Saw palmetto is probably the most popular herbal remedy used to treat male and female pattern baldness. This type of hair loss is known as androgenic alopecia, where the most thinning occurs at the top of the head or surrounding the temples. Saw palmetto is a short palm plant that can be found growing along the Atlantic coast in Florida and Georgia. The active ingredients come from its brown-black berries. The plant is also used widely in Europe for symptoms associated with enlargement of the prostrate gland. The Native Americans also used saw palmetto to relieve and treat urinary conditions in older men who had difficulty urinating.

No one is exactly sure the exact mechanism of action, but some research studies tell us that saw palmetto blocks the enzyme responsible for producing the hormone that causes baldness. There is one study that demonstrates six out of ten balding men benefited from the treatment. However, this study is way too small to form any concrete conclusions.

Like other hair loss supplements, saw palmetto extract does come with a list of potential side effects. The most common side effects include mild abdominal pain, diarrhea, vomiting, constipation, and other problems associated with the digestive tract including bad breath. Some men taking supplements have reported erectile dysfunction, lack of sexual desire, breast tenderness, and breast enlargement. This is most likely due to the fact that saw palmetto may influence levels of sex hormones such as testosterone and estrogen. In very rare cases, people have reported other side effects including dizziness, insomnia, depression, difficulty breathing, chest pain, high blood pressure, liver inflammation, and heart disease. Although it's possible these side effects were not directly related to taking saw palmetto.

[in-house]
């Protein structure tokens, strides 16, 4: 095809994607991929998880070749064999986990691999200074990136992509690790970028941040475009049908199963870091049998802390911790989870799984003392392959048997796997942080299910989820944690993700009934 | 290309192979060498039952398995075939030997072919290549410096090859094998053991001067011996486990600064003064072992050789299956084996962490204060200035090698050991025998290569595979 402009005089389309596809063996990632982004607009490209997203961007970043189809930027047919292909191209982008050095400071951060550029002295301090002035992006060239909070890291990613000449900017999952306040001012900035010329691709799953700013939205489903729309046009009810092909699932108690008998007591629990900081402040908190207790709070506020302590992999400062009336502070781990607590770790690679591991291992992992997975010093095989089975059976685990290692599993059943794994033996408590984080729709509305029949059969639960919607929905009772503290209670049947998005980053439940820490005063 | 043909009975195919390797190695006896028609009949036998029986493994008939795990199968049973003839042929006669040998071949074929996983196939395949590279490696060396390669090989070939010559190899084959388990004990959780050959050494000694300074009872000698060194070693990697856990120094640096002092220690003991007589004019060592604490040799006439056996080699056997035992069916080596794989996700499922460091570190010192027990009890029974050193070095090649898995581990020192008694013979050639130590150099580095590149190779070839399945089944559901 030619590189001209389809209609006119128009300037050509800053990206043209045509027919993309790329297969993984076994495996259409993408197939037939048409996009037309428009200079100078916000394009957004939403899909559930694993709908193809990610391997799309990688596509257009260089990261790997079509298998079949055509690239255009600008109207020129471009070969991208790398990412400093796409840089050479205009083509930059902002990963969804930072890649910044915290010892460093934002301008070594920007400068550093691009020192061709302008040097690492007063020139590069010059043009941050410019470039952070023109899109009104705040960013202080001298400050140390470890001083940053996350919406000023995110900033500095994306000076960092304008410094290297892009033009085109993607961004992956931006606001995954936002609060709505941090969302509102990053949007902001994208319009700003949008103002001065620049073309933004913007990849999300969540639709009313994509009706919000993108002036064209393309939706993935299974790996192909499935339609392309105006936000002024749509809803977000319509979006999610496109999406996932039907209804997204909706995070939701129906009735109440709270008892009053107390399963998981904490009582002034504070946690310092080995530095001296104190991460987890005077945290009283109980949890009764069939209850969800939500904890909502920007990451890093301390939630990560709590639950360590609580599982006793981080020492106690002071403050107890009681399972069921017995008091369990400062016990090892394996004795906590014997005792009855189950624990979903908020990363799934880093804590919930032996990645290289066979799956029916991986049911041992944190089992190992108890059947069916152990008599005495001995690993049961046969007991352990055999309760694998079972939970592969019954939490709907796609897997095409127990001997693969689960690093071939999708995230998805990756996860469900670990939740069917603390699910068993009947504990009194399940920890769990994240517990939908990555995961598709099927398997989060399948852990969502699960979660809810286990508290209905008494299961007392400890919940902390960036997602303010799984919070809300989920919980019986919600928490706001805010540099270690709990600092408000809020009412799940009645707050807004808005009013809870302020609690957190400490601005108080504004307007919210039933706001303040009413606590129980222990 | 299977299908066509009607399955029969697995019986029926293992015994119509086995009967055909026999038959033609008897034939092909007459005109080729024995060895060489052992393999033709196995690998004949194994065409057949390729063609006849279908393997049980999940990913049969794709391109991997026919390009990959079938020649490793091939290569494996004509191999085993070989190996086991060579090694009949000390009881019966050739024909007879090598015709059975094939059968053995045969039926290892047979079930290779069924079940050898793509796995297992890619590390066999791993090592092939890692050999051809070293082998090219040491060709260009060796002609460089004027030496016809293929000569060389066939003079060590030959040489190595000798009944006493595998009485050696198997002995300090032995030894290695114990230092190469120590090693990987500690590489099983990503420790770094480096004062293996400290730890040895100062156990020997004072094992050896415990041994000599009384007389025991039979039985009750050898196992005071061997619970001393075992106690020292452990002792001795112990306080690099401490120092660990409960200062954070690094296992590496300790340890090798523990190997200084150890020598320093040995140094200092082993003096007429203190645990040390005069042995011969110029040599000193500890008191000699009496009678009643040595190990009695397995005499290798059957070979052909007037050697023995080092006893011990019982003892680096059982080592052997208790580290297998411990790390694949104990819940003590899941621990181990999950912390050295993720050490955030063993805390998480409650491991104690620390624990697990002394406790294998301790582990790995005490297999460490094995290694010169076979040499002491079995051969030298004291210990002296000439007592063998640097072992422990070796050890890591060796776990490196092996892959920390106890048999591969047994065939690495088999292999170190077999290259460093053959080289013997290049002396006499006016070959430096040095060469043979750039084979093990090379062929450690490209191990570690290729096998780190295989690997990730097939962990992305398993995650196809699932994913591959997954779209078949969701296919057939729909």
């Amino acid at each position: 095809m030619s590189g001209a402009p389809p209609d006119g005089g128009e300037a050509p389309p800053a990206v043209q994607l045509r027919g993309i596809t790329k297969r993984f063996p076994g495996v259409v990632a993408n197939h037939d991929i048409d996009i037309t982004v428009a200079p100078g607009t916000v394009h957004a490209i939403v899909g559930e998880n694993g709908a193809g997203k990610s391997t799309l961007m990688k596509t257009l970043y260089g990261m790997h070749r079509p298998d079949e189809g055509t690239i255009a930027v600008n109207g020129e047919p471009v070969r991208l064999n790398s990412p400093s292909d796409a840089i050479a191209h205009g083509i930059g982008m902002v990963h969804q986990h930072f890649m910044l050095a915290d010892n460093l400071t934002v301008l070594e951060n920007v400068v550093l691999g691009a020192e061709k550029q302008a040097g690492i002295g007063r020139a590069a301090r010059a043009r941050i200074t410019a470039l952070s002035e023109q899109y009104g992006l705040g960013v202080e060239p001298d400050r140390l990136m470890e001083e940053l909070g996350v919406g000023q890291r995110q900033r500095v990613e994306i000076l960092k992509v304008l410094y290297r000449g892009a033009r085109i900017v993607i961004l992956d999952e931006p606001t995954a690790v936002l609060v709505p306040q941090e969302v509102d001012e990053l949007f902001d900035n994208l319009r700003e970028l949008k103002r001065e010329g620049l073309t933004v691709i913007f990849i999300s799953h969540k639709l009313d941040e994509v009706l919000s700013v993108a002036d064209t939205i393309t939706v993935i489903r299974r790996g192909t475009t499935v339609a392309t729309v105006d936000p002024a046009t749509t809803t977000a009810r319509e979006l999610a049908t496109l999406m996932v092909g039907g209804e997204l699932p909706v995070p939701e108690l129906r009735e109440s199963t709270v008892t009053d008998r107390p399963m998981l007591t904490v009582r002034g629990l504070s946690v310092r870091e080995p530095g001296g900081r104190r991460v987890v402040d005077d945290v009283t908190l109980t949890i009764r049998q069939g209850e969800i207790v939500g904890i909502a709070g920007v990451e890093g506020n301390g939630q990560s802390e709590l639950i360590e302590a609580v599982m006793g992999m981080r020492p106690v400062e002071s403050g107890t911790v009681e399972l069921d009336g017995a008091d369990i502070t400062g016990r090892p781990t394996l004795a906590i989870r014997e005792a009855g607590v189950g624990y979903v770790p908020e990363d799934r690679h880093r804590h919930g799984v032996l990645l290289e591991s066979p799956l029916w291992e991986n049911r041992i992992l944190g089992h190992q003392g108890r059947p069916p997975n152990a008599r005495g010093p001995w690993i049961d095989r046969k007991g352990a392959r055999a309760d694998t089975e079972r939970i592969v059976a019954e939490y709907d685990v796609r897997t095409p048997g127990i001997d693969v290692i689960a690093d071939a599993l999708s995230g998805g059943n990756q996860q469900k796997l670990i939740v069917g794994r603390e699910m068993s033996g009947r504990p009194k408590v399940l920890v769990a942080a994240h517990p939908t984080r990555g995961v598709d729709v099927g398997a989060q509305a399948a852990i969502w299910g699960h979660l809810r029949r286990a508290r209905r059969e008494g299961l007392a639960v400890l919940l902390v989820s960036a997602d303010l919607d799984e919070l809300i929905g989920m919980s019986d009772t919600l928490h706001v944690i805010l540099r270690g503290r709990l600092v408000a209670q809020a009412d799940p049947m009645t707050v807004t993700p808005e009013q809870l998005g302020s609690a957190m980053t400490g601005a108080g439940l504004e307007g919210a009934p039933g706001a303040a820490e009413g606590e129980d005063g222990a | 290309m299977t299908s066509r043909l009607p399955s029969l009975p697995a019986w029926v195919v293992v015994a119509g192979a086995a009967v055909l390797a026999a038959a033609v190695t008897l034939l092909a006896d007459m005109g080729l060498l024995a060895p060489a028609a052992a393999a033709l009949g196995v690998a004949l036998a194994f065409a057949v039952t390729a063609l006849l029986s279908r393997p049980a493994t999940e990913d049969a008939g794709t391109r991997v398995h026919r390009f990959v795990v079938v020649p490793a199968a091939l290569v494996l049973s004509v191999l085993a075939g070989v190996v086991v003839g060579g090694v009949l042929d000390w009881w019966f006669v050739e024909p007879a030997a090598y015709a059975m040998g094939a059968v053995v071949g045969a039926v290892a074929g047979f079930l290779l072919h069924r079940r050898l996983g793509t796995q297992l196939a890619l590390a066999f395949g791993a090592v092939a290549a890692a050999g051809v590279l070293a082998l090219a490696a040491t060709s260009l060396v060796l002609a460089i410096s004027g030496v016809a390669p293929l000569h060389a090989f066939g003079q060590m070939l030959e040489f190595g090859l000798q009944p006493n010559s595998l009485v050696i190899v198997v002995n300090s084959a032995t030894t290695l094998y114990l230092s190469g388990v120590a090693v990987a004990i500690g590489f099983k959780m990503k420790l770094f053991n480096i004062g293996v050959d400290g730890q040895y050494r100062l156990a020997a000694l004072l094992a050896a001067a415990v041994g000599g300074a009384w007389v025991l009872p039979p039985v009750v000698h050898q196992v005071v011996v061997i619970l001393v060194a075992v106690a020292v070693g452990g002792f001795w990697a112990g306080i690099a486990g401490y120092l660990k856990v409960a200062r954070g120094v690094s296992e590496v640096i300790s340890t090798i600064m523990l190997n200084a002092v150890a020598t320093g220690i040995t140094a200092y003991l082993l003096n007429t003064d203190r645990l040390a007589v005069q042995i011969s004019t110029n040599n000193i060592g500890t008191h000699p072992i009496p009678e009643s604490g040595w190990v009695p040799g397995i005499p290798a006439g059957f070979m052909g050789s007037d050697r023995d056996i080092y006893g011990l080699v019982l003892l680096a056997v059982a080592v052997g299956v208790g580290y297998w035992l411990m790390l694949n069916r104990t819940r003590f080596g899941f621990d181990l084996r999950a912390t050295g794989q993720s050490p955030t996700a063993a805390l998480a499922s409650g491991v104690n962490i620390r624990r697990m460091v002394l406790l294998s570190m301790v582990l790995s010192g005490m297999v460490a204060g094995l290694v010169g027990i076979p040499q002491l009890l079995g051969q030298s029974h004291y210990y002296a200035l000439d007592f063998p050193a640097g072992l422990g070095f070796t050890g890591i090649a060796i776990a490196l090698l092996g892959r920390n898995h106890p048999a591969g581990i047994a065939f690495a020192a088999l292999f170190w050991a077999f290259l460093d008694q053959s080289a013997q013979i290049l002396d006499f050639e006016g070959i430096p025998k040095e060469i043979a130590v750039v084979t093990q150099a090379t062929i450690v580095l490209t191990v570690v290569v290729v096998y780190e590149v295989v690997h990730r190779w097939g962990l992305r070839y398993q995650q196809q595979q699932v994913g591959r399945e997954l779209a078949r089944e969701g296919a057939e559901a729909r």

Until we know more about how saw palmetto works, people with hormone-sensitive conditions such as breast cancer should proceed with caution. In addition, it also makes sense that ingestion of this herbal supplement may interfere with the effectiveness of oral contraceptives and hormone therapy medications.

If you're taking hormone medications for hair loss, such as Propecia, you should stay away from saw palmetto since combining the two types of therapy may cause serious side effects. Saw palmetto should also not be used if you're taking blood thinners. You should also know that the safety of the supplement has not been tested on pregnant or nursing women as well as people with kidney or liver disease.

Saw palmetto extract may or may not be one of the best natural hair loss remedies available on the market today. However, you should discuss the potential benefits and risks associated with the supplement with your doctor to see if it may be worth considering.